Kelly Drive is closed for a race. The Schuylkill Expressway is a clogged madhouse — both ways. And there is no such thing as zipping down Broad Street with all those lights.
Why can’t Martin Luther King Drive be an option when this is the traffic reality?
A reader wrote into Curious Philly — The Inquirer’splat form that lets people send in questions for our reporters to answer— to ask just that.
“Why is Martin Luther King Drive closed ... even when Kelly Drive is closed for activity or flooding and the expressway is jammed? Can’t the city open it up when needed for traffic? Who controls this decision?” asks a reader. Just because both Kelly Drive and the Schuylkill Expressway are having slow traffic days, doesn’t mean the city’s office of transportation can flip a switch and open up Martin Luther King Drive, says Michael Carroll, the city’s deputy managing director of transportation, infrastructure and sustainability. “There are operations involved in opening MLK Drive back up on any given day” Carroll said. “It takes a few hours to get all of the people off the road so we can open it up to traffic.” Read more here>>>https://www.inquirer.com/news/martin-luther-king-drive-street-closures-philadelphia-20200908.html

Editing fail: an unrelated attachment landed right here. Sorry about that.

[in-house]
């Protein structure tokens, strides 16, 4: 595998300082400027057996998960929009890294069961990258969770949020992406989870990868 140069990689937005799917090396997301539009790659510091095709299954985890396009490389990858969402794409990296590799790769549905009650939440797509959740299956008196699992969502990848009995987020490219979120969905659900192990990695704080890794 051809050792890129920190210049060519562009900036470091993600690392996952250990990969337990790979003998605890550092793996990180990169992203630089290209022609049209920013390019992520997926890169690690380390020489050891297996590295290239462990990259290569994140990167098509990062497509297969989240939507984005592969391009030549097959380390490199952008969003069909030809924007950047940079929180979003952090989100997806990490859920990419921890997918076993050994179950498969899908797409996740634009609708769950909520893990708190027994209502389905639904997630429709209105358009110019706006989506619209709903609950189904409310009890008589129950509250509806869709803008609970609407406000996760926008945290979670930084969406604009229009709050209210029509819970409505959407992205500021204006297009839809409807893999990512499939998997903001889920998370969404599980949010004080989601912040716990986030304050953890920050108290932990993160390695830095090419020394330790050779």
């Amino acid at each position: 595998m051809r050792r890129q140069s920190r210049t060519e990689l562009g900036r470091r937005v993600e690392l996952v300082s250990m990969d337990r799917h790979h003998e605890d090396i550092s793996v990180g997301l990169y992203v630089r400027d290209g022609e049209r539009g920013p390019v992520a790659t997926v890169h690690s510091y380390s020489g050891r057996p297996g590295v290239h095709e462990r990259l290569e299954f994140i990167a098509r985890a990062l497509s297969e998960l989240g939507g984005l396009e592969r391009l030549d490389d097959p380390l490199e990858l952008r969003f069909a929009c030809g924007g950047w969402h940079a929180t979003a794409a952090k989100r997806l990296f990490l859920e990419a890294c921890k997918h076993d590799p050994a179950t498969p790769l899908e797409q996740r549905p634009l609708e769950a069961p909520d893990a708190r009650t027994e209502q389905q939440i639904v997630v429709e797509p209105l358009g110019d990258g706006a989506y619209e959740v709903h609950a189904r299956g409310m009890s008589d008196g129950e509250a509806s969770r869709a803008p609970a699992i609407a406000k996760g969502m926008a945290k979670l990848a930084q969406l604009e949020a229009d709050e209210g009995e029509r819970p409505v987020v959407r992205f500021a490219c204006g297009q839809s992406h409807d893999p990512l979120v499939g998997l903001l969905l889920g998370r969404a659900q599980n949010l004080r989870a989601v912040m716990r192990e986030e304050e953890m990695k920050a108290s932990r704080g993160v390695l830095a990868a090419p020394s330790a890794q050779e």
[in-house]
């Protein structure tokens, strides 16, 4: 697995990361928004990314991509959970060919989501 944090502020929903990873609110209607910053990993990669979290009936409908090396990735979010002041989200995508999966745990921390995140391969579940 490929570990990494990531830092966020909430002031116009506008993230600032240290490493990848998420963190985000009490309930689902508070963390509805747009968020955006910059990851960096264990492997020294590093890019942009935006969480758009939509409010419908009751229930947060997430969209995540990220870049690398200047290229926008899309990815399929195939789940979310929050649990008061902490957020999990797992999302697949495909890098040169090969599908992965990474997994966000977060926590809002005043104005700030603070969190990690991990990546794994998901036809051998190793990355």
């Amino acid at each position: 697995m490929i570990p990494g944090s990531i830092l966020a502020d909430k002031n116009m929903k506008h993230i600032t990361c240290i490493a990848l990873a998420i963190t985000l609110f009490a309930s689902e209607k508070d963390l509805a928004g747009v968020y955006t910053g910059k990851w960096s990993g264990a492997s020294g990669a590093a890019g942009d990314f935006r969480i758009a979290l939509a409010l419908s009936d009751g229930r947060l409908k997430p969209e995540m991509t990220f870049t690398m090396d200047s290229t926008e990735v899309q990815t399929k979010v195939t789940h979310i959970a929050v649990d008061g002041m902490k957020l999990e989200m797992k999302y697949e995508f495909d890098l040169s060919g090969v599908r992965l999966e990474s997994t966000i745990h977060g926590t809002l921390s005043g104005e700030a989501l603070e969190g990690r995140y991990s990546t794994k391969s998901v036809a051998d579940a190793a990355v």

In other words, if the city tries to reopen MLK Drive every time there is a traffic jam, by the time it gets the drive open, the snarly traffic situation would likely be over.